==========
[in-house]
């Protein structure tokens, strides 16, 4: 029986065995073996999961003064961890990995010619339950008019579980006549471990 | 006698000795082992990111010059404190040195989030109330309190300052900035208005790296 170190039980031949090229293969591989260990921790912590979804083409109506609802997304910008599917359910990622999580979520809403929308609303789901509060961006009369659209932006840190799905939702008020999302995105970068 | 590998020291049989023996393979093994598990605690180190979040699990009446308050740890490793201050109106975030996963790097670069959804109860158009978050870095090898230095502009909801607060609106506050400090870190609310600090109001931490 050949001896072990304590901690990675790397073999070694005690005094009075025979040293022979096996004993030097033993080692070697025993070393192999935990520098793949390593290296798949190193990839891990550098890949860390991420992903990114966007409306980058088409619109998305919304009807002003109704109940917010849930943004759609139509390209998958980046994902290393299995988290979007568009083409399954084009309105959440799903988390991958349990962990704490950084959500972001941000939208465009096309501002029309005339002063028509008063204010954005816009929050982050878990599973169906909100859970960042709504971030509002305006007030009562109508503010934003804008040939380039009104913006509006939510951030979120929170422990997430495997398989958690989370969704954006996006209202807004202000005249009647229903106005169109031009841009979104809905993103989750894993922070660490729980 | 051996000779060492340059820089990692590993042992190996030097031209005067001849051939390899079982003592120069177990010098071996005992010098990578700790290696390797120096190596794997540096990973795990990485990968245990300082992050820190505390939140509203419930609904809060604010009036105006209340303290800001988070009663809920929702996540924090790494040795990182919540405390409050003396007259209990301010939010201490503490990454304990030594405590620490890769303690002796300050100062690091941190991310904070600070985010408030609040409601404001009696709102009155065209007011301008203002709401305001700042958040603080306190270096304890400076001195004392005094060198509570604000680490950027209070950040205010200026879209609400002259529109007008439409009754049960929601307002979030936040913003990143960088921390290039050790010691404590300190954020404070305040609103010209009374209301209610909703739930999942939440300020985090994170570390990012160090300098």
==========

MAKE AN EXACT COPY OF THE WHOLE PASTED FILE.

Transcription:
[in-house]
């Protein structure tokens, strides 16, 4: 029986065995073996999961003064961890990995010619339950008019579980006549471990 | 006698000795082992990111010059404190040195989030109330309190300052900035208005790296 170190039980031949090229293969591989260990921790912590979804083409109506609802997304910008599917359910990622999580979520809403929308609303789901509060961006009369659209932006840190799905939702008020999302995105970068 | 590998020291049989023996393979093994598990605690180190979040699990009446308050740890490793201050109106975030996963790097670069959804109860158009978050870095090898230095502009909801607060609106506050400090870190609310600090109001931490 050949001896072990304590901690990675790397073999070694005690005094009075025979040293022979096996004993030097033993080692070697025993070393192999935990520098793949390593290296798949190193990839891990550098890949860390991420992903990114966007409306980058088409619109998305919304009807002003109704109940917010849930943004759609139509390209998958980046994902290393299995988290979007568009083409399954084009309105959440799903988390991958349990962990704490950084959500972001941000939208465009096309501002029309005339002063028509008063204010954005816009929050982050878990599973169906909100859970960042709504971030509002305006007030009562109508503010934003804008040939380039009104913006509006939510951030979120929170422990997430495997398989958690989370969704954006996006209202807004202000005249009647229903106005169109031009841009979104809905993103989750894993922070660490729980 | 051996000779060492340059820089990692590993042992190996030097031209005067001849051939390899079982003592120069177990010098071996005992010098990578700790290696390797120096190596794997540096990973795990990485990968245990300082992050820190505390939140509203419930609904809060604010009036105006209340303290800001988070009663809920929702996540924090790494040795990182919540405390409050003396007259209990301010939010201490503490990454304990030594405590620490890769303690002796300050100062690091941190991310904070600070985010408030609040409601404001009696709102009155065209007011301008203002709401305001700042958040603080306190270096304890400076001195004392005094060198509570604000680490950027209070950040205010200026879209609400002259529109007008439409009754049960929601307002979030936040913003990143960088921390290039050790010691404590300190954020404070305040609103010209009374209301209610909703739930999942939440300020985090994170570390990012160090300098």